The Power and the Glory, Graham Greene
This is one of the foremost classics of modern Catholic literature, a much celebrated work by one of the best writers of the last century. It introduced the iconic figure of the “whiskey priest,” exploring how grace can work in the midst of terrible conditions and flawed persons. It’s a must read. All the same, I haven’t read it.
The Wind in the Willows, Kenneth Grahame
The publisher’s description bills this classic by Grahame as an “unforgettable ode to friendship and one of the most cherished children’s stories of all time.” I love children’s literature, and this book is no doubt one of my favorites. Too bad I haven’t read it. (I’m hoping to finally get a chance to do so when I read it out loud to my children in a year or two.)
Miracles, C.S. Lewis
During college, when I binge-read almost everything by Lewis, I was turned off from reading Miracles after hearing how Catholic philosopher Elizabeth Anscombe had trounced C.S. Lewis in a debate centered around the book’s argument that naturalism/materialism is self-refuting. The encounter apparently was deeply shocking to Lewis himself, and reportedly sent him into something of a crisis of faith. While I did hear that Anscombe herself had helped him revise the problematic chapter in order to strengthen his argument, it still sounded to me like the an attempt to make a limp horse win a race, so decided to pass on it. Since then, however, I’ve learned of Alvin Plantinga’s philosophically robust evolutionary argument against naturalism, which was apparently inspired by Lewis’s contentions in Miracles, and that has made me want to go back to read the book. I’d also love to tackle Plantinga’s Knowledge of God and Warrant and Proper Function, where the argument is developed in various forms.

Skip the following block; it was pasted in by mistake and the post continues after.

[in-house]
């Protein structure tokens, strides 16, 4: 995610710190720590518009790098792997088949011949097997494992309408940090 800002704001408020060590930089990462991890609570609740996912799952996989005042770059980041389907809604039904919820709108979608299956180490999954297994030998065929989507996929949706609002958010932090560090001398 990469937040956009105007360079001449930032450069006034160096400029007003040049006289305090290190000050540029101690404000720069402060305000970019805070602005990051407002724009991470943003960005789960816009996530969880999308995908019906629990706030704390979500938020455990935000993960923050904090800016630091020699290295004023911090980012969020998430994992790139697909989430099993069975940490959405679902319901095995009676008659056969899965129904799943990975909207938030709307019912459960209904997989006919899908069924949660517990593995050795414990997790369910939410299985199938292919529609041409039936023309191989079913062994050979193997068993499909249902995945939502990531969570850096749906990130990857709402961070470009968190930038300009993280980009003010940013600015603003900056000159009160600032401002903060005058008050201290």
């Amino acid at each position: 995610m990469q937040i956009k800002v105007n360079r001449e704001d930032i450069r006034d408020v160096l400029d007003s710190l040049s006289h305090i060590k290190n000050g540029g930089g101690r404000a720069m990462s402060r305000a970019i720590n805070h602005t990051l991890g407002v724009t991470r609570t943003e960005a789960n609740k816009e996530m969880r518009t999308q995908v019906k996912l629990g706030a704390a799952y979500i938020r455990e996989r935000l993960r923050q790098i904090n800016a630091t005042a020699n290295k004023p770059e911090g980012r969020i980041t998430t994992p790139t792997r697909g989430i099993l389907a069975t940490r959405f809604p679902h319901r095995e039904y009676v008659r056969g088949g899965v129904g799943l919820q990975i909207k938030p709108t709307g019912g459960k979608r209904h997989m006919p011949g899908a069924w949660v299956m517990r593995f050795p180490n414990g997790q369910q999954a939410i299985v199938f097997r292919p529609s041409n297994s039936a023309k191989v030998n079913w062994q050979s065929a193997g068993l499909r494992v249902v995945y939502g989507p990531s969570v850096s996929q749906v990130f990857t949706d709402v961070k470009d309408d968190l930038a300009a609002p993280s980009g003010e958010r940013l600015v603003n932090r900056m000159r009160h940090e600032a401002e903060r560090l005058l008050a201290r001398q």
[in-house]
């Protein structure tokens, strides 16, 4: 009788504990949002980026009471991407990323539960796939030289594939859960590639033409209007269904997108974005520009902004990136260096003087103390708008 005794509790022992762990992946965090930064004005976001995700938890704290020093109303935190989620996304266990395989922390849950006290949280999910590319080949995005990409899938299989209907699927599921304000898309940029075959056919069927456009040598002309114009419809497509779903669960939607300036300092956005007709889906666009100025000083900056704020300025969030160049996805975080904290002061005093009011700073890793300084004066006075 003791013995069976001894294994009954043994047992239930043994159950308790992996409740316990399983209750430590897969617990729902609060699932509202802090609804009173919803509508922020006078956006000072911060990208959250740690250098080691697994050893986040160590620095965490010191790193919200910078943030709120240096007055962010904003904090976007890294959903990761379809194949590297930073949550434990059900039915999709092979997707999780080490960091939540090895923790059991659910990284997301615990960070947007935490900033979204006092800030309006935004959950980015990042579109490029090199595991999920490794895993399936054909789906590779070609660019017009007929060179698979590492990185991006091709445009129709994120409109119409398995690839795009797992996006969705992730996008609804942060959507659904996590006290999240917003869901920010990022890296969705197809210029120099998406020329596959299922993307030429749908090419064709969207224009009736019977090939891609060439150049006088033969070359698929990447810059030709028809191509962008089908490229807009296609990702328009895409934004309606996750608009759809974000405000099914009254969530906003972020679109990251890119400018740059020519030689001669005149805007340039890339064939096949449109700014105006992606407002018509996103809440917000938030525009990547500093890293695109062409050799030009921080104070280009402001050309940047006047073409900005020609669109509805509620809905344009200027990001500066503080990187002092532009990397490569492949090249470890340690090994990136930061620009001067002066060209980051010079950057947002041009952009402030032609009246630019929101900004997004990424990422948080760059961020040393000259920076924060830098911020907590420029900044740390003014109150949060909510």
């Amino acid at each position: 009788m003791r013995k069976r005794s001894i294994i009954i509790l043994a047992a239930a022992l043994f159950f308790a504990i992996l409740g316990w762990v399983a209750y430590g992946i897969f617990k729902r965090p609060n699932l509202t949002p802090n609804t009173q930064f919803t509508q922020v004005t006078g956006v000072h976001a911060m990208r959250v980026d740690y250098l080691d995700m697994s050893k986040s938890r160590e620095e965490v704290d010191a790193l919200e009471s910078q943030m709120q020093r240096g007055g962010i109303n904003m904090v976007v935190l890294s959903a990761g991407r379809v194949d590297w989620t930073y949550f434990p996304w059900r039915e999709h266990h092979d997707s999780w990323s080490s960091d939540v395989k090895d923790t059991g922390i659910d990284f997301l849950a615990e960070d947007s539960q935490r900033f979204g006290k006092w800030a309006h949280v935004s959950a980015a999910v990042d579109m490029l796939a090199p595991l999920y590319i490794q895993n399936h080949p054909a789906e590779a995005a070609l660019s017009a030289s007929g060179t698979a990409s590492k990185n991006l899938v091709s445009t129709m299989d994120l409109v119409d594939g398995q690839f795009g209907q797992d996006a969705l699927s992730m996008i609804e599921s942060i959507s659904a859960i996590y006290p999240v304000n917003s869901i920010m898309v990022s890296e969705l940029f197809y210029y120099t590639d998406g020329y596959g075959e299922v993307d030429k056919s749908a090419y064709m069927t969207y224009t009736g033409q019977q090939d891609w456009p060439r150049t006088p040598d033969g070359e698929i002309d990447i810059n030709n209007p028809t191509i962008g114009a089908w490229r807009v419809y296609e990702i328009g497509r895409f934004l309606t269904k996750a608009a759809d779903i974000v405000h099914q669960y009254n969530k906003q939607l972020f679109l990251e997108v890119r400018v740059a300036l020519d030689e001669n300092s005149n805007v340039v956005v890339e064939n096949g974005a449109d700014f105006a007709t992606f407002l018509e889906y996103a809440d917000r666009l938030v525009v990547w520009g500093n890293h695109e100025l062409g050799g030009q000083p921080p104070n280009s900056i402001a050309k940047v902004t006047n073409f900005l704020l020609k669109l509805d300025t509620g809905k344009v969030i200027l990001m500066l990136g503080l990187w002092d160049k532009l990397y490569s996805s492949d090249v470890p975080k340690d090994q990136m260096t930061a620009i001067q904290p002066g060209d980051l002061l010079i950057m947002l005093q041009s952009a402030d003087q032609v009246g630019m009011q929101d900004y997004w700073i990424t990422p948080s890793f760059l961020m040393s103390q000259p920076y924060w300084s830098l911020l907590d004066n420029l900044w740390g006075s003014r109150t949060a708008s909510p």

Obviously, as a Catholic the Bible has shaped me in more ways than I can know. I read it daily (or almost), whether at Mass, praying the Divine Office, or simply doing spiritual reading. I’ve also read my share of biblical commentary and criticism, and know a tolerable amount about the Bible’s history (at least enough to torment some Jehova’s Witnesses the last time they came knocking). But I’ve never read the Bible in its entirety, and I know there are books in it about which I know next to nothing. I tremble a bit when I remember St. Jerome’s saying that “ignorance of Scripture is ignorance of Christ.” Better get reading soon.
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So there you go, my top 10. Some of them I plan to read soon, some I expect it may be years before I finally tackle them. Either way, they remain among my favorite books, ridiculous as that may seem. Are any of your favorites also books that you haven’t read? If so, leave us a comment below.